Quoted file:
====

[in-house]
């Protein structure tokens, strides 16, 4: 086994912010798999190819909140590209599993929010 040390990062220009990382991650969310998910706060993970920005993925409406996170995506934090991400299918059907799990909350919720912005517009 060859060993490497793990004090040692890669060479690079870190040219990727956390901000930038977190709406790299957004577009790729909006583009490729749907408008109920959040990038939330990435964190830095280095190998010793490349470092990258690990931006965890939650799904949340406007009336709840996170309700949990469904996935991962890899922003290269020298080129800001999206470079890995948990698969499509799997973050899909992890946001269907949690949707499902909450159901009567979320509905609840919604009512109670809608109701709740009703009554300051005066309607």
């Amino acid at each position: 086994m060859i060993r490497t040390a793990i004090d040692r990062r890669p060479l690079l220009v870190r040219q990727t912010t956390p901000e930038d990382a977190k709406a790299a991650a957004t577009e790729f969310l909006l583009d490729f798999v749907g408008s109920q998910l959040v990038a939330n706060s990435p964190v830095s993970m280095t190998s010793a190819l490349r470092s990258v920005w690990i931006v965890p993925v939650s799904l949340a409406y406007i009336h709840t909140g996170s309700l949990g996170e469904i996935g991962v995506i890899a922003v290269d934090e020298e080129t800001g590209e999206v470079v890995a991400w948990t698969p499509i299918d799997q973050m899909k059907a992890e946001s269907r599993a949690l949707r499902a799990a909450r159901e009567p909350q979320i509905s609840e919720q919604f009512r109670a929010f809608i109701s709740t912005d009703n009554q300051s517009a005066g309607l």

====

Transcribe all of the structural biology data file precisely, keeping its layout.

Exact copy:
[in-house]
């Protein structure tokens, strides 16, 4: 086994912010798999190819909140590209599993929010 040390990062220009990382991650969310998910706060993970920005993925409406996170995506934090991400299918059907799990909350919720912005517009 060859060993490497793990004090040692890669060479690079870190040219990727956390901000930038977190709406790299957004577009790729909006583009490729749907408008109920959040990038939330990435964190830095280095190998010793490349470092990258690990931006965890939650799904949340406007009336709840996170309700949990469904996935991962890899922003290269020298080129800001999206470079890995948990698969499509799997973050899909992890946001269907949690949707499902909450159901009567979320509905609840919604009512109670809608109701709740009703009554300051005066309607």
């Amino acid at each position: 086994m060859i060993r490497t040390a793990i004090d040692r990062r890669p060479l690079l220009v870190r040219q990727t912010t956390p901000e930038d990382a977190k709406a790299a991650a957004t577009e790729f969310l909006l583009d490729f798999v749907g408008s109920q998910l959040v990038a939330n706060s990435p964190v830095s993970m280095t190998s010793a190819l490349r470092s990258v920005w690990i931006v965890p993925v939650s799904l949340a409406y406007i009336h709840t909140g996170s309700l949990g996170e469904i996935g991962v995506i890899a922003v290269d934090e020298e080129t800001g590209e999206v470079v890995a991400w948990t698969p499509i299918d799997q973050m899909k059907a992890e946001s269907r599993a949690l949707r499902a799990a909450r159901e009567p909350q979320i509905s609840e919720q919604f009512r109670a929010f809608i109701s709740t912005d009703n009554q300051s517009a005066g309607l």